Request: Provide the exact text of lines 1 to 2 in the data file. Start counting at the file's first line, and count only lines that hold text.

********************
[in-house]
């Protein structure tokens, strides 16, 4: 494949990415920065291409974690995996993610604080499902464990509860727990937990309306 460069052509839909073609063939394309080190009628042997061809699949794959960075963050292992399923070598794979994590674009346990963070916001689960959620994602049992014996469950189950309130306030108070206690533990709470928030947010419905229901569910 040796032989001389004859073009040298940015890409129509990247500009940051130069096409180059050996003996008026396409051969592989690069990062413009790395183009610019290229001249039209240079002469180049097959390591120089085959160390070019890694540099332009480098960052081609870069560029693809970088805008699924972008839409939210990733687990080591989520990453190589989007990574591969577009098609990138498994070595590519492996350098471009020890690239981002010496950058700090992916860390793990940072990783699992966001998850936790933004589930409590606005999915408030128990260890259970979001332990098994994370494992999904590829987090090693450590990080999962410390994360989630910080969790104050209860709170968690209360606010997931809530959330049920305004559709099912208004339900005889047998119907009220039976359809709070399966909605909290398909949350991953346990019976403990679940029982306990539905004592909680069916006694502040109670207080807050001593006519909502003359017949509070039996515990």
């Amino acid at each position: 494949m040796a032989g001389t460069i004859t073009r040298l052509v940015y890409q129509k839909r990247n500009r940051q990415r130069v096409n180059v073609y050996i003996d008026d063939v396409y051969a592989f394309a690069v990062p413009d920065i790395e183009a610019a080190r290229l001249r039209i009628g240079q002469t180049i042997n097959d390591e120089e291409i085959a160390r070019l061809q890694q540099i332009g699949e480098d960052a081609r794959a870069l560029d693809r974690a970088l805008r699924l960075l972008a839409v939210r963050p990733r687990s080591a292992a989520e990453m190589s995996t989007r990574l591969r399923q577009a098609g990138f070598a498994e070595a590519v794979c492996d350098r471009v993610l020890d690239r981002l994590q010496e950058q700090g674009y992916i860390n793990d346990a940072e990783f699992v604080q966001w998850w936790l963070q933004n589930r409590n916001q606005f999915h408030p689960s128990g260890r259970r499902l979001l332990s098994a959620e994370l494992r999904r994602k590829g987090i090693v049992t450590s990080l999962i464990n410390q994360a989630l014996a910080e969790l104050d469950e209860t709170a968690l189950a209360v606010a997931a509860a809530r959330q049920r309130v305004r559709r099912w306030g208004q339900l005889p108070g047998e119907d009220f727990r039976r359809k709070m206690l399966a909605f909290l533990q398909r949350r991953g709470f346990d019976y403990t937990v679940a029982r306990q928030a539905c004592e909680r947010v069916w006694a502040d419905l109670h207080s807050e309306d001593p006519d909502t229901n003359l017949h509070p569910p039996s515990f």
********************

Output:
[in-house]
């Protein structure tokens, strides 16, 4: 494949990415920065291409974690995996993610604080499902464990509860727990937990309306 460069052509839909073609063939394309080190009628042997061809699949794959960075963050292992399923070598794979994590674009346990963070916001689960959620994602049992014996469950189950309130306030108070206690533990709470928030947010419905229901569910 040796032989001389004859073009040298940015890409129509990247500009940051130069096409180059050996003996008026396409051969592989690069990062413009790395183009610019290229001249039209240079002469180049097959390591120089085959160390070019890694540099332009480098960052081609870069560029693809970088805008699924972008839409939210990733687990080591989520990453190589989007990574591969577009098609990138498994070595590519492996350098471009020890690239981002010496950058700090992916860390793990940072990783699992966001998850936790933004589930409590606005999915408030128990260890259970979001332990098994994370494992999904590829987090090693450590990080999962410390994360989630910080969790104050209860709170968690209360606010997931809530959330049920305004559709099912208004339900005889047998119907009220039976359809709070399966909605909290398909949350991953346990019976403990679940029982306990539905004592909680069916006694502040109670207080807050001593006519909502003359017949509070039996515990």